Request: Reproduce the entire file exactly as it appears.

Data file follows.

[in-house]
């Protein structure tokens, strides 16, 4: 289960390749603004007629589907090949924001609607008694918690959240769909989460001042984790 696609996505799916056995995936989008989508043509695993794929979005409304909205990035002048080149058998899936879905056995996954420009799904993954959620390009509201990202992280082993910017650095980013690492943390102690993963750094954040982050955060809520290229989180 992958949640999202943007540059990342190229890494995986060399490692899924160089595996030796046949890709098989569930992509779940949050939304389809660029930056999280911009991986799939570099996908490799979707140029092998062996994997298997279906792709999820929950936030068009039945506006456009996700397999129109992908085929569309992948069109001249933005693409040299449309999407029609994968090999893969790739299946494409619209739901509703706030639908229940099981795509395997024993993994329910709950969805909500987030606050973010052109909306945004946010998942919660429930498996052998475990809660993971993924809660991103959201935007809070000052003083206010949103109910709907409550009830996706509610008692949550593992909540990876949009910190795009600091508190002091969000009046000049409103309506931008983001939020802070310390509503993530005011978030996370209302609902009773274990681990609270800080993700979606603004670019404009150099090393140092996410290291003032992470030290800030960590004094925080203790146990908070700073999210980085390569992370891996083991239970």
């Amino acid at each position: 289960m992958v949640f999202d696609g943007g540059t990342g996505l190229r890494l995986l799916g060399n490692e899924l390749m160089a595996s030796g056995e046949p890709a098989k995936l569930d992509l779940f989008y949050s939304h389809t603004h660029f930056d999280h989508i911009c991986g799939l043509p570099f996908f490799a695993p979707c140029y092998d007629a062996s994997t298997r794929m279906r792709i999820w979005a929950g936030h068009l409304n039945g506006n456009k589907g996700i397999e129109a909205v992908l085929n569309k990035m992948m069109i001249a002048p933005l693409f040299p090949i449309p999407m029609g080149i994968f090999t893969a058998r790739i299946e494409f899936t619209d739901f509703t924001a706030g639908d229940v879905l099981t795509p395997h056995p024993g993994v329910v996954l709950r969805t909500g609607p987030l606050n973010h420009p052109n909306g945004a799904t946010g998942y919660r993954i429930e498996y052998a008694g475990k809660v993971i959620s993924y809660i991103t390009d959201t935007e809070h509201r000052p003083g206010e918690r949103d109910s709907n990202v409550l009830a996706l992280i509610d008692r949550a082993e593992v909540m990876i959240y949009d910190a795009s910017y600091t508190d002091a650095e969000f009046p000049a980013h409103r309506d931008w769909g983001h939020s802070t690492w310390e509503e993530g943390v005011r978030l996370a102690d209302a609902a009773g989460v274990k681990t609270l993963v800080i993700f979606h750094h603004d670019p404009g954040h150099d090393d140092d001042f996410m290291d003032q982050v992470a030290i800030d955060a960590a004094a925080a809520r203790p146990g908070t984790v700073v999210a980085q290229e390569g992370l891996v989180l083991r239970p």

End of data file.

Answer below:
[in-house]
């Protein structure tokens, strides 16, 4: 289960390749603004007629589907090949924001609607008694918690959240769909989460001042984790 696609996505799916056995995936989008989508043509695993794929979005409304909205990035002048080149058998899936879905056995996954420009799904993954959620390009509201990202992280082993910017650095980013690492943390102690993963750094954040982050955060809520290229989180 992958949640999202943007540059990342190229890494995986060399490692899924160089595996030796046949890709098989569930992509779940949050939304389809660029930056999280911009991986799939570099996908490799979707140029092998062996994997298997279906792709999820929950936030068009039945506006456009996700397999129109992908085929569309992948069109001249933005693409040299449309999407029609994968090999893969790739299946494409619209739901509703706030639908229940099981795509395997024993993994329910709950969805909500987030606050973010052109909306945004946010998942919660429930498996052998475990809660993971993924809660991103959201935007809070000052003083206010949103109910709907409550009830996706509610008692949550593992909540990876949009910190795009600091508190002091969000009046000049409103309506931008983001939020802070310390509503993530005011978030996370209302609902009773274990681990609270800080993700979606603004670019404009150099090393140092996410290291003032992470030290800030960590004094925080203790146990908070700073999210980085390569992370891996083991239970």
């Amino acid at each position: 289960m992958v949640f999202d696609g943007g540059t990342g996505l190229r890494l995986l799916g060399n490692e899924l390749m160089a595996s030796g056995e046949p890709a098989k995936l569930d992509l779940f989008y949050s939304h389809t603004h660029f930056d999280h989508i911009c991986g799939l043509p570099f996908f490799a695993p979707c140029y092998d007629a062996s994997t298997r794929m279906r792709i999820w979005a929950g936030h068009l409304n039945g506006n456009k589907g996700i397999e129109a909205v992908l085929n569309k990035m992948m069109i001249a002048p933005l693409f040299p090949i449309p999407m029609g080149i994968f090999t893969a058998r790739i299946e494409f899936t619209d739901f509703t924001a706030g639908d229940v879905l099981t795509p395997h056995p024993g993994v329910v996954l709950r969805t909500g609607p987030l606050n973010h420009p052109n909306g945004a799904t946010g998942y919660r993954i429930e498996y052998a008694g475990k809660v993971i959620s993924y809660i991103t390009d959201t935007e809070h509201r000052p003083g206010e918690r949103d109910s709907n990202v409550l009830a996706l992280i509610d008692r949550a082993e593992v909540m990876i959240y949009d910190a795009s910017y600091t508190d002091a650095e969000f009046p000049a980013h409103r309506d931008w769909g983001h939020s802070t690492w310390e509503e993530g943390v005011r978030l996370a102690d209302a609902a009773g989460v274990k681990t609270l993963v800080i993700f979606h750094h603004d670019p404009g954040h150099d090393d140092d001042f996410m290291d003032q982050v992470a030290i800030d955060a960590a004094a925080a809520r203790p146990g908070t984790v700073v999210a980085q290229e390569g992370l891996v989180l083991r239970p």